Carswell Farm, Plymouth, Devon
It wasn’t just Geoff Sayers’ impressive financial results that won him this year’s Dairy Farmer of the Year award. He also stood out for his ability to manage a large, diversified business, spread across the West Country.
In 1998, following a career in finance in Hong Kong, Geoff returned to his family farm – Carswell Farm, near Plymouth, Devon.
Soon after his return, Geoff began converting the land to organic and expanding the business.
Less than two decades on, the Devon dairy business – established by his father in the 1950s – has grown from a single farm with 300 cows to a 10m-litre organic milk empire with five farms (two owned, two contract farmed, one rented) in Cornwall, Devon and Somerset.
- Excellent financial results
- Clear understanding of all aspects of costs
- Large employer of staff
- Environmental awareness
- Managing diversified business across three counties
Now, as CEO of the Carswell Group, Geoff oversees the management of 1,900 cows across 1,602ha of converted organic land.
Of the 10m litres produced across the five sites, the majority is sold to Arla Foods.
However, about 5% goes to a local contract manufacturer to produce organic cottage cheese, soft cheese, crème fraîche and clotted cream, which are sold under Geoff’s dairy brand, Holy Cow.
Products are stocked by Waitrose, Ocado, Able & Cole and independent retailers.
The Carswell Group portfolio also includes eight luxury cottages and an organic meat company called Well Hung Meat.
However, dairy remains the business’ bread and butter, with milk sales and the Holy Cow brand representing about two-thirds of total revenue.
Management of each dairy unit is delegated to a farm manager.
- Five farms – two owned, one rented, two contract farmed – across Devon, Cornwall and Somerset
- 1,602ha of converted organic land running 1,900 cows
- 10m litres of organic milk produced
- About 95% of milk sold to Arla Foods
On top of salary, managers on Geoff’s owned and rented farms are incentivised with a 5% share of any profit from their unit.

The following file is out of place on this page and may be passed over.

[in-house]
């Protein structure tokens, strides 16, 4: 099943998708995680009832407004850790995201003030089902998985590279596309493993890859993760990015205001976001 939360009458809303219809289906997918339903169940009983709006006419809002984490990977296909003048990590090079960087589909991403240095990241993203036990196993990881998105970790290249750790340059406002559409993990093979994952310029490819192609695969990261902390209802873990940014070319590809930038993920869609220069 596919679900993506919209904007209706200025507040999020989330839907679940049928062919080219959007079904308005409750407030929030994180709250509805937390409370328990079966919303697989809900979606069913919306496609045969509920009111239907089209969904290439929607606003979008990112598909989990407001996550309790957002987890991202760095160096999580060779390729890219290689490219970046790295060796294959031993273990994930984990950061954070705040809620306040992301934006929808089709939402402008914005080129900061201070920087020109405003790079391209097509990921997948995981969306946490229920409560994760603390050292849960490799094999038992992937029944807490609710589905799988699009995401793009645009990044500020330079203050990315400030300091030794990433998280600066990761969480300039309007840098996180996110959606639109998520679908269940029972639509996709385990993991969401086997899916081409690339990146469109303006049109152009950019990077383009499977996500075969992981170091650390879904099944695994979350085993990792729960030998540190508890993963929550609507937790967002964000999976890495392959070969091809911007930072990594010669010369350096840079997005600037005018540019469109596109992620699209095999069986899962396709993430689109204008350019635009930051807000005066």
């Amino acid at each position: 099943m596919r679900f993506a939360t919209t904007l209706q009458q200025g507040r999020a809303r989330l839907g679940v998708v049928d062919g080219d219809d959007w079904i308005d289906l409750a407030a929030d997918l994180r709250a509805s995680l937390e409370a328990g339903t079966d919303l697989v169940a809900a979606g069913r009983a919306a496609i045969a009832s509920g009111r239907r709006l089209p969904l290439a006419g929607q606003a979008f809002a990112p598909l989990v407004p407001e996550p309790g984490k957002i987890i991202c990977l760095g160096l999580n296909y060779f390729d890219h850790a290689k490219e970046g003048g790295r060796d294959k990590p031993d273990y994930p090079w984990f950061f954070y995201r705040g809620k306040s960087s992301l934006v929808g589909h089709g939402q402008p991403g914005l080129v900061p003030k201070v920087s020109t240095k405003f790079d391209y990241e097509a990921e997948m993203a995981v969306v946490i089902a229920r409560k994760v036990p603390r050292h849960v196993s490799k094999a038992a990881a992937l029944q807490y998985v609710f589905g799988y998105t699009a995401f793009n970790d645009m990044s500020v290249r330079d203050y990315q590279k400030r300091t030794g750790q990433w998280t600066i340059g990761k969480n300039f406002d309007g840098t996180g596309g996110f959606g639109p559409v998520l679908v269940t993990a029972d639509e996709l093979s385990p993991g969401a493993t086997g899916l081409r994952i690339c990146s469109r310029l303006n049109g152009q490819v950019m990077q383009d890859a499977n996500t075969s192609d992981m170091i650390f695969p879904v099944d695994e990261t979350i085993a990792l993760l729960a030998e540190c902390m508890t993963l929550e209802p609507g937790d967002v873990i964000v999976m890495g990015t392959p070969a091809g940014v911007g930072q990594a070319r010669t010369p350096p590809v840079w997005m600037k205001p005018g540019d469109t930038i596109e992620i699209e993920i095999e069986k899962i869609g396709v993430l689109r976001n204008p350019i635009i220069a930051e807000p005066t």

Each herd manager is expected to meet a series of targets set by Geoff.
Across all units, the main focus is improving cow fertility and producing more milk from forage to drive down cost of production, which averages about 28p/litre – a figure Geoff acknowledges is “probably too high with rent and finance”.
Cows graze for at least nine months a year, and during the winter they are housed and fed mostly silage.
Production varies from herd to herd, with autumn-calving Gilscott Farm in north Devon boasting the highest yielders at 6,370 litres a cow, of which 3,499 litres comes from forage.
Split-calving Hole Farm in Cornwall follows closely at 6,022 litres a cow, with 4,027 litres from forage.
Operating spring- and autumn-calving units allows the business a level production profile, says Geoff.
Other areas of focus include milk quality and cow and calf mortality.
Looking ahead, Geoff hopes to double milk production across his units. He also plans to develop and market new products under the Holy Cow brand.
“With his passion and understanding of the basics of farming coupled with a desire to use informatics to manage all aspects of his operation and ambitious plans for the future, Geoff Sayers is a worthy winner of Dairy Farmer of the Year.”
Nigel Patrick, managing director, Cawood Scientific